Chogen (重源)

Chogen (1121 - 19 July, 1206) was a Buddhist monk from the end of the Heian period to the Kamakura period. His priest title was Shunjobo. As the Daikanjin (chief fundraiser) of Todai-ji Temple, he restored the temple after it was destroyed by fire in the Jisho-Juei War.

Place of origin and Career

Chogen was born into the Ki clan as the son of KI no Sueshige. In 1133, he entered the Buddhist priesthood aged 13 years at Daigo-ji Temple of the Shingon Sect. He later studied under Jodo (Pure Land) Sect founder Honen. He also practiced in various places including Shikoku and Kumano. It is said that he visited China (Southern Song Dynasty) on three occasions (although there are other theories).

The majority of Todai-ji Temple was destroyed during TAIRA no Shigehira's Siege of Nara. The daibutsuden (Great Buddha Hall) burned for a several days, and the Great Buddha statue (Birushana) suffered heavy fire damage.

The restoration of Todai-ji Temple was hampered by many financial and technical problems but in 1881 after Chogen came to inspect the damage, he made a proposal for the temple's restoration to Emperor Goshirakawa's messenger FUJIWARA no Yukitaka, who agreed and appointed him Todai-ji Temple Daikanjin. Chogen was aged 61 years at the time.

Todai-ji Temple Daikanjin

It was permitted that the taxes collected in Suo Province could be used to cover the reconstruction costs of Todai-ji Temple but Chogen personally assembled and organized fundraising monks, civil engineers and artists as well as soliciting donations to raise the funds required to rebuild the temple before proceeding with reconstruction work. Chogen also personally requested donations from individuals including Emperor Goshirakawa and FUJIWARA no Kanezane in Kyoto and MINAMOTO no Yoritomo in Kamakura.

It is said that Chogen himself also studied architecture and civil engineering in China, and he guided the construction workers with the cooperation of Chinese engineer CHEN Heqing. He is said to have developed a method of transporting large trees from the mountains to Nara. In addition, he built bessho (remote religious facilities separate from a main temple) in Iga Province, Kii Province, Suo Province, Bicchu Province, Harima Province and Settsu Province from which he conducted religious and construction activities.

He faced several challenges along the way. The greatest of these was the issue of what to rebuild after the reconstruction of Great Buddha Hall, and Chogen was faced with a difficult situation in which his wish to build a sub-temple was opposed to the opinion of the monks who had lost their living quarters. During the reconstruction of Todai-ji Temple, Chogen charged Saigyo with soliciting donations in the form of gold dust in the Ou region (Mutsu Province and Dewa Province).

It was the overcoming of these many difficulties as well as the work of Chogen and all of those working under him that resulted in the reconstruction of Todai-ji Temple. A ceremony to consecrate the new Great Buddha statue was held on 30 September 1185, the Great Buddha Hall was rebuilt in 1195, and a joint ceremony was conducted in 1203.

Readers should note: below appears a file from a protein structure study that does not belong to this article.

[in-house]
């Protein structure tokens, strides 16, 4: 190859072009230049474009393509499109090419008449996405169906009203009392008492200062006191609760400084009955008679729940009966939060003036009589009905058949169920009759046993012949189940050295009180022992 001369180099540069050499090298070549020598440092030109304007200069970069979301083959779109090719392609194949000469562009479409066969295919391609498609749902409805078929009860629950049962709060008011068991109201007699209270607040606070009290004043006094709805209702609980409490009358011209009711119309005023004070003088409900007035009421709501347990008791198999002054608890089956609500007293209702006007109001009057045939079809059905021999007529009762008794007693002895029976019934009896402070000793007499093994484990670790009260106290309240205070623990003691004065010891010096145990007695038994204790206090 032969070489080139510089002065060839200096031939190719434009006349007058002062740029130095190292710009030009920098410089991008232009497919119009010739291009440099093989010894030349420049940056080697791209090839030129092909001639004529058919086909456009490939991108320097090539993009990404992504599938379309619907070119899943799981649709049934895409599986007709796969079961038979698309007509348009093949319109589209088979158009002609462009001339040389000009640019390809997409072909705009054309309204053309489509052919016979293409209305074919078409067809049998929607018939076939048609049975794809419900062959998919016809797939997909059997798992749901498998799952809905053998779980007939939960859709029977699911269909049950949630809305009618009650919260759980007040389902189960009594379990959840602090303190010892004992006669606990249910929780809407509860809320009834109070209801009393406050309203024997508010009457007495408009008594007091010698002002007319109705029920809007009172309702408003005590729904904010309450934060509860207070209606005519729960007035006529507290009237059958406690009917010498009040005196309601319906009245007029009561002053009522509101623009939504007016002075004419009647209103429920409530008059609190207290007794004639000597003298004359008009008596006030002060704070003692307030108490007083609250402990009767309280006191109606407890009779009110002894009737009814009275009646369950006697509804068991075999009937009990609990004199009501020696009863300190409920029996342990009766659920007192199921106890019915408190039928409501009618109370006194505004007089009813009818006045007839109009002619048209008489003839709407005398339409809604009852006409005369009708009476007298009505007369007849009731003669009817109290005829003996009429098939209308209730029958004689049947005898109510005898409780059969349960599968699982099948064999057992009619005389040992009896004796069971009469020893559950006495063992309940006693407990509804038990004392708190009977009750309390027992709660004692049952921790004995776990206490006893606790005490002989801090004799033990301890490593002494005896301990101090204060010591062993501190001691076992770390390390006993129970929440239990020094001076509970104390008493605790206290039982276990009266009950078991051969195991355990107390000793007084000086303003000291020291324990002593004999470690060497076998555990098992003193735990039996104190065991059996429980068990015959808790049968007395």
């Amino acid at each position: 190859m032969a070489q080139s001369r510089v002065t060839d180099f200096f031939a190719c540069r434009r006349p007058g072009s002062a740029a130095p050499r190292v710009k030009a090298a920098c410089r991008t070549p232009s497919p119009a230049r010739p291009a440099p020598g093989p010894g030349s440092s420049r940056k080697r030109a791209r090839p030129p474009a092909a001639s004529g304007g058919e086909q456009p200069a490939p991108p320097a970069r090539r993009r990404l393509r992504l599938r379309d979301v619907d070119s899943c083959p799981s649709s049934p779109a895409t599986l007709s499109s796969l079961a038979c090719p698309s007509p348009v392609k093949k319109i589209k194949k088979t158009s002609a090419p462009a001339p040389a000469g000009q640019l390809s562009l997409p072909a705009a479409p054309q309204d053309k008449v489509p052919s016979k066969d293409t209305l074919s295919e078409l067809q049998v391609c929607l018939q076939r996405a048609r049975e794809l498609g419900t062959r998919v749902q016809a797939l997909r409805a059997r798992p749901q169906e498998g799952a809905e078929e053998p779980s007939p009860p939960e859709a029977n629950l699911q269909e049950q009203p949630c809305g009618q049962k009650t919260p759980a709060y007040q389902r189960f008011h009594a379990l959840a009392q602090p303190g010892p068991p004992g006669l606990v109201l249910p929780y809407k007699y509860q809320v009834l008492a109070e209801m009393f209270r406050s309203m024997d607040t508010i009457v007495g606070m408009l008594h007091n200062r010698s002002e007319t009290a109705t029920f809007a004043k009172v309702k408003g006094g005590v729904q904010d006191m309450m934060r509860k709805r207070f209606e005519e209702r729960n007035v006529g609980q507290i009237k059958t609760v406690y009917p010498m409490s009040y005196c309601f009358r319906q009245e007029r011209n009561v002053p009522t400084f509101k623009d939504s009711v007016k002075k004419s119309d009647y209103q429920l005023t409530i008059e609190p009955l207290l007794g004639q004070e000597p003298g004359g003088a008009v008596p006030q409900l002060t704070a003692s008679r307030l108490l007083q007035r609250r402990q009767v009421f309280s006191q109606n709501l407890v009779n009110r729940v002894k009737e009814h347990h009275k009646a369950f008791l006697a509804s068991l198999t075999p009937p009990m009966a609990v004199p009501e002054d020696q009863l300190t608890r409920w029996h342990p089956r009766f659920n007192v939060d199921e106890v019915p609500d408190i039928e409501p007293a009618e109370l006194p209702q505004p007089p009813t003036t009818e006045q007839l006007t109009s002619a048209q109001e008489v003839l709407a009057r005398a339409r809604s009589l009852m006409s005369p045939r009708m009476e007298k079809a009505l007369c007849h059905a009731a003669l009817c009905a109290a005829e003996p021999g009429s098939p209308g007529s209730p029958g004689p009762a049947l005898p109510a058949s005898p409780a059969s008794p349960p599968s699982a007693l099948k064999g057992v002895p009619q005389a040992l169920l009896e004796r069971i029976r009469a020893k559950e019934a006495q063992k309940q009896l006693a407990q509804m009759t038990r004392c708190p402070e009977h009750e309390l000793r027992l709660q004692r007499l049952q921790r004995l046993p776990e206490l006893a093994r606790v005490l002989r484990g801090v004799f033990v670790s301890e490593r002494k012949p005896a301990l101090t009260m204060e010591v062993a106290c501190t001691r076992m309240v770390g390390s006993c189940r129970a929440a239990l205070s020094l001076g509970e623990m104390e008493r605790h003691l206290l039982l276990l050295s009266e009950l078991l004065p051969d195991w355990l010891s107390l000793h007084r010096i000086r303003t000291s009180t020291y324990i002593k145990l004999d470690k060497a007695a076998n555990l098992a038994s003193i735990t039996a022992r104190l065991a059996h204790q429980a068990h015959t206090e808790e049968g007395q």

The sutra hall of Daigo-ji Temple in Kyoto was also constructed in 1195 by Chogen but was destroyed by fire in 1939.

These meritorious deeds led to Chogen being granted the title Daiosho (great preceptor).

Following Chogen's death, Eisai, known as the founder of the Rinzai Sect in Japan, took over the position of Todai-ji Temple Daikanjin.

The Shunjo-do Hall at Todai-ji Temple is dedicated to Chogen and houses the 'Seated Statue of Priest Chogen' (National Treasure). This Kamakura period sculpture is renowned as a masterpiece for its striking realism. Statues of Priest Chogen remain at Jodo-ji Temple (Ono City) (bessho of Harima Province), Shindaibutsu-ji Temple (bessho of Iga Province) and Amida-ji Temple (Hofu City) (Suo bessho).


Chogen wrote "Namuamidabutsu-sazenshu" (book about Chogen's works) around 1203. It is said to be due to the influence of Chogen that the posthumous Buddhist name Amidabutsu (Amida Buddha) came to be used today.

After the Great Buddha Hall

The Great Buddha Hall reconstructed by Chogen was once again burnt to the ground by Hisahide MATSUNAGA in his conflict with the miyoshi sanninshu (three chief retainers of the Miyoshi clan) in 1567 during the Sengoku Period (Period of Warring States).

The current Great Buddha Hall was rebuilt during the Hoei era in the Edo period (1704 - 1711).

Structures dating from the time of Chogen that remain standing at the modern Todai-ji Temple consist of Nandai-mon (great south gate), the Kaisan-do (Founder's hall) and the Hokke-do Rei-do (ceremony hall).

The Jodo-do hall (Ono City, Hyogo Prefecture) at Jodo-ji Temple (Ono City) which was built at Harima bessho in 1197 remains standing today and has been designated a National Treasure.

Daibutsu-yo Architectural Style

This architectural style used in the Great Buddha Hall rebuilt by Chogen as well as in other buildings is highly distinctive and was once called 'Tenjiku-yo' (lit. Indian style) but this was misleading as it has no connection to India, so is therefore now referred to as 'Daibutsu-yo' (lit. Great Buddha style).

It is said to be related to the style used in Fujian Province during Song Dynasty of China. According to the history of Japanese architecture, China was highly influential during the Asuka period the Tenpyo period (729 - 749) period, but Japan went on to develop its own style during the Heian period before China once again came to exert an influence on the country. Structurally, the style incorporates a horizontal beam known as a nuki (penetrating tie beam), which is used in combination with pillars to reinforce the structure. Decorations called kurigata (a molding) are also used on the ends of the nuki.

[Original Japanese]